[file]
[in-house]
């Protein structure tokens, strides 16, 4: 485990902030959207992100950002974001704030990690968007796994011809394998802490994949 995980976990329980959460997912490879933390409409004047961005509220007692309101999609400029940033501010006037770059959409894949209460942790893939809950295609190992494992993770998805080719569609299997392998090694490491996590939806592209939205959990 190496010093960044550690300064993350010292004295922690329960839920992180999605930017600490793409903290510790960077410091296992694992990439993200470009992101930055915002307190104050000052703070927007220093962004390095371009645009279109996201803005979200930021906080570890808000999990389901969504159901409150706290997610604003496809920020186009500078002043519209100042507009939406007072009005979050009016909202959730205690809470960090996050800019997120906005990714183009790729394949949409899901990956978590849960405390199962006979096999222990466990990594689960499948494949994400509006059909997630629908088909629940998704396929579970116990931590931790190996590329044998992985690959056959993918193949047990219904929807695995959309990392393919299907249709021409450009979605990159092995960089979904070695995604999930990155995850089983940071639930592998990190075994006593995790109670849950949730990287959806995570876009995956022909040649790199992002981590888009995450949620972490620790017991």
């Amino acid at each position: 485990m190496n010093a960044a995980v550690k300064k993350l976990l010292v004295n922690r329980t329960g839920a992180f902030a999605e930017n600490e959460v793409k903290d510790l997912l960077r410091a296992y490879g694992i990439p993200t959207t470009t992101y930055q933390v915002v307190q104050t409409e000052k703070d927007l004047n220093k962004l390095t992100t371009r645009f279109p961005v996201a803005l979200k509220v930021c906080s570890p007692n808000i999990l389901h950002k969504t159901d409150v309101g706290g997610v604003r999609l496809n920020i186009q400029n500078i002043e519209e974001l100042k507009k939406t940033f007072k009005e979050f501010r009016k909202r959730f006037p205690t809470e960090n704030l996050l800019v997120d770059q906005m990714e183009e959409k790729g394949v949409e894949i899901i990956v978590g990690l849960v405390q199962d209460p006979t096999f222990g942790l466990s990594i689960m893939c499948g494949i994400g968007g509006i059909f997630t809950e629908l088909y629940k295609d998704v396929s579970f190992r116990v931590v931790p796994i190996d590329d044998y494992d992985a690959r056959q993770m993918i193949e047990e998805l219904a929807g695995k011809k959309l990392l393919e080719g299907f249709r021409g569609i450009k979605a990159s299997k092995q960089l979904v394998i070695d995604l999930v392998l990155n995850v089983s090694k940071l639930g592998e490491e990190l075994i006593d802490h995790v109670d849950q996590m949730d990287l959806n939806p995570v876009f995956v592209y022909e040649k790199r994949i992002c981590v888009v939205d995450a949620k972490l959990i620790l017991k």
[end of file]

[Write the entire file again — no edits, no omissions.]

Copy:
[in-house]
């Protein structure tokens, strides 16, 4: 485990902030959207992100950002974001704030990690968007796994011809394998802490994949 995980976990329980959460997912490879933390409409004047961005509220007692309101999609400029940033501010006037770059959409894949209460942790893939809950295609190992494992993770998805080719569609299997392998090694490491996590939806592209939205959990 190496010093960044550690300064993350010292004295922690329960839920992180999605930017600490793409903290510790960077410091296992694992990439993200470009992101930055915002307190104050000052703070927007220093962004390095371009645009279109996201803005979200930021906080570890808000999990389901969504159901409150706290997610604003496809920020186009500078002043519209100042507009939406007072009005979050009016909202959730205690809470960090996050800019997120906005990714183009790729394949949409899901990956978590849960405390199962006979096999222990466990990594689960499948494949994400509006059909997630629908088909629940998704396929579970116990931590931790190996590329044998992985690959056959993918193949047990219904929807695995959309990392393919299907249709021409450009979605990159092995960089979904070695995604999930990155995850089983940071639930592998990190075994006593995790109670849950949730990287959806995570876009995956022909040649790199992002981590888009995450949620972490620790017991």
């Amino acid at each position: 485990m190496n010093a960044a995980v550690k300064k993350l976990l010292v004295n922690r329980t329960g839920a992180f902030a999605e930017n600490e959460v793409k903290d510790l997912l960077r410091a296992y490879g694992i990439p993200t959207t470009t992101y930055q933390v915002v307190q104050t409409e000052k703070d927007l004047n220093k962004l390095t992100t371009r645009f279109p961005v996201a803005l979200k509220v930021c906080s570890p007692n808000i999990l389901h950002k969504t159901d409150v309101g706290g997610v604003r999609l496809n920020i186009q400029n500078i002043e519209e974001l100042k507009k939406t940033f007072k009005e979050f501010r009016k909202r959730f006037p205690t809470e960090n704030l996050l800019v997120d770059q906005m990714e183009e959409k790729g394949v949409e894949i899901i990956v978590g990690l849960v405390q199962d209460p006979t096999f222990g942790l466990s990594i689960m893939c499948g494949i994400g968007g509006i059909f997630t809950e629908l088909y629940k295609d998704v396929s579970f190992r116990v931590v931790p796994i190996d590329d044998y494992d992985a690959r056959q993770m993918i193949e047990e998805l219904a929807g695995k011809k959309l990392l393919e080719g299907f249709r021409g569609i450009k979605a990159s299997k092995q960089l979904v394998i070695d995604l999930v392998l990155n995850v089983s090694k940071l639930g592998e490491e990190l075994i006593d802490h995790v109670d849950q996590m949730d990287l959806n939806p995570v876009f995956v592209y022909e040649k790199r994949i992002c981590v888009v939205d995450a949620k972490l959990i620790l017991k």